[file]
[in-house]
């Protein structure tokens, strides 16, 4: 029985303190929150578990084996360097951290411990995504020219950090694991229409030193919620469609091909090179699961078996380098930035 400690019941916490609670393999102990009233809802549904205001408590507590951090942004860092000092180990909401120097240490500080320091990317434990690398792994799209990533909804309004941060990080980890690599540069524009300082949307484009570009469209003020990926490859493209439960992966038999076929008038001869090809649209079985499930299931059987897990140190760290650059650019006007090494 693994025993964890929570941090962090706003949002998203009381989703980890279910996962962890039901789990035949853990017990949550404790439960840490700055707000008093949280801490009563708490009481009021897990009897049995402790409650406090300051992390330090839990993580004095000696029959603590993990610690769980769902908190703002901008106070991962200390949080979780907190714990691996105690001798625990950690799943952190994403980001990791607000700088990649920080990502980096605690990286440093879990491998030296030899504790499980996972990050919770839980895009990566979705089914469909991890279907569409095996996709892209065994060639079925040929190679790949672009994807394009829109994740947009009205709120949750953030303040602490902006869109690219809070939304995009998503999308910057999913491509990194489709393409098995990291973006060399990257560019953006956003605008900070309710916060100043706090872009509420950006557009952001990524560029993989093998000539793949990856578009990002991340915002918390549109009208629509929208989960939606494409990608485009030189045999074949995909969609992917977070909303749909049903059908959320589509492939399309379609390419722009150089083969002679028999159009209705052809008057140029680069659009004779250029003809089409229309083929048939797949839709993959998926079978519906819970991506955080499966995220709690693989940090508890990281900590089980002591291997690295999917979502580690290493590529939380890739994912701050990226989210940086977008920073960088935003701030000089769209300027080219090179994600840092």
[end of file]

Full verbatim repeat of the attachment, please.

[in-house]
């Protein structure tokens, strides 16, 4: 029985303190929150578990084996360097951290411990995504020219950090694991229409030193919620469609091909090179699961078996380098930035 400690019941916490609670393999102990009233809802549904205001408590507590951090942004860092000092180990909401120097240490500080320091990317434990690398792994799209990533909804309004941060990080980890690599540069524009300082949307484009570009469209003020990926490859493209439960992966038999076929008038001869090809649209079985499930299931059987897990140190760290650059650019006007090494 693994025993964890929570941090962090706003949002998203009381989703980890279910996962962890039901789990035949853990017990949550404790439960840490700055707000008093949280801490009563708490009481009021897990009897049995402790409650406090300051992390330090839990993580004095000696029959603590993990610690769980769902908190703002901008106070991962200390949080979780907190714990691996105690001798625990950690799943952190994403980001990791607000700088990649920080990502980096605690990286440093879990491998030296030899504790499980996972990050919770839980895009990566979705089914469909991890279907569409095996996709892209065994060639079925040929190679790949672009994807394009829109994740947009009205709120949750953030303040602490902006869109690219809070939304995009998503999308910057999913491509990194489709393409098995990291973006060399990257560019953006956003605008900070309710916060100043706090872009509420950006557009952001990524560029993989093998000539793949990856578009990002991340915002918390549109009208629509929208989960939606494409990608485009030189045999074949995909969609992917977070909303749909049903059908959320589509492939399309379609390419722009150089083969002679028999159009209705052809008057140029680069659009004779250029003809089409229309083929048939797949839709993959998926079978519906819970991506955080499966995220709690693989940090508890990281900590089980002591291997690295999917979502580690290493590529939380890739994912701050990226989210940086977008920073960088935003701030000089769209300027080219090179994600840092």